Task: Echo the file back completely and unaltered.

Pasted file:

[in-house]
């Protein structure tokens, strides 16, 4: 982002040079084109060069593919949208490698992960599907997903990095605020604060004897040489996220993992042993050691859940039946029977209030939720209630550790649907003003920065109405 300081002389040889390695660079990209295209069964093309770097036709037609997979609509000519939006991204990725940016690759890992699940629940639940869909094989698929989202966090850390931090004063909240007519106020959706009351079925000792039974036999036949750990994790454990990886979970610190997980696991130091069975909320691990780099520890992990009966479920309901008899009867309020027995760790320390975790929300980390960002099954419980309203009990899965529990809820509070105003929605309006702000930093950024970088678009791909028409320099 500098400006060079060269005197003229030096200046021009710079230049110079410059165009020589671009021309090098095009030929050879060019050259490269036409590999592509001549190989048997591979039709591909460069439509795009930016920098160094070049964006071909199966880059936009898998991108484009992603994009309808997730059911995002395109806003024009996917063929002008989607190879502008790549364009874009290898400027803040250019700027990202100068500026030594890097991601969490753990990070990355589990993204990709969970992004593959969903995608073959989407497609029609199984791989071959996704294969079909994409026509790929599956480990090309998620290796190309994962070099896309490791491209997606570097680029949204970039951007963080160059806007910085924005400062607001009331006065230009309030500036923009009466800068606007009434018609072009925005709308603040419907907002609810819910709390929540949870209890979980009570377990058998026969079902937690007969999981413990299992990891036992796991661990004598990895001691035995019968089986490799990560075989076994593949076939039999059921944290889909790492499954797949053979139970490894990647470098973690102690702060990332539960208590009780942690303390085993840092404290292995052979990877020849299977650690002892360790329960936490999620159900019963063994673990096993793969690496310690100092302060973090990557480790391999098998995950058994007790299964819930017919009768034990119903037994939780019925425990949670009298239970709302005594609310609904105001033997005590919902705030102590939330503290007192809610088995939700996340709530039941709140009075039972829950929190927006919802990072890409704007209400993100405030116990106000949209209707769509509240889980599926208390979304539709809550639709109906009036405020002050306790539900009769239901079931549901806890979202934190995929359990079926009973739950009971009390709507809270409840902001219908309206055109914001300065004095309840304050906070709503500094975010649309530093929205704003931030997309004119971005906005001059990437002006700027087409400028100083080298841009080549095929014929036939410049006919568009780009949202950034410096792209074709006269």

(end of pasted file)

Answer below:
[in-house]
């Protein structure tokens, strides 16, 4: 982002040079084109060069593919949208490698992960599907997903990095605020604060004897040489996220993992042993050691859940039946029977209030939720209630550790649907003003920065109405 300081002389040889390695660079990209295209069964093309770097036709037609997979609509000519939006991204990725940016690759890992699940629940639940869909094989698929989202966090850390931090004063909240007519106020959706009351079925000792039974036999036949750990994790454990990886979970610190997980696991130091069975909320691990780099520890992990009966479920309901008899009867309020027995760790320390975790929300980390960002099954419980309203009990899965529990809820509070105003929605309006702000930093950024970088678009791909028409320099 500098400006060079060269005197003229030096200046021009710079230049110079410059165009020589671009021309090098095009030929050879060019050259490269036409590999592509001549190989048997591979039709591909460069439509795009930016920098160094070049964006071909199966880059936009898998991108484009992603994009309808997730059911995002395109806003024009996917063929002008989607190879502008790549364009874009290898400027803040250019700027990202100068500026030594890097991601969490753990990070990355589990993204990709969970992004593959969903995608073959989407497609029609199984791989071959996704294969079909994409026509790929599956480990090309998620290796190309994962070099896309490791491209997606570097680029949204970039951007963080160059806007910085924005400062607001009331006065230009309030500036923009009466800068606007009434018609072009925005709308603040419907907002609810819910709390929540949870209890979980009570377990058998026969079902937690007969999981413990299992990891036992796991661990004598990895001691035995019968089986490799990560075989076994593949076939039999059921944290889909790492499954797949053979139970490894990647470098973690102690702060990332539960208590009780942690303390085993840092404290292995052979990877020849299977650690002892360790329960936490999620159900019963063994673990096993793969690496310690100092302060973090990557480790391999098998995950058994007790299964819930017919009768034990119903037994939780019925425990949670009298239970709302005594609310609904105001033997005590919902705030102590939330503290007192809610088995939700996340709530039941709140009075039972829950929190927006919802990072890409704007209400993100405030116990106000949209209707769509509240889980599926208390979304539709809550639709109906009036405020002050306790539900009769239901079931549901806890979202934190995929359990079926009973739950009971009390709507809270409840902001219908309206055109914001300065004095309840304050906070709503500094975010649309530093929205704003931030997309004119971005906005001059990437002006700027087409400028100083080298841009080549095929014929036939410049006919568009780009949202950034410096792209074709006269």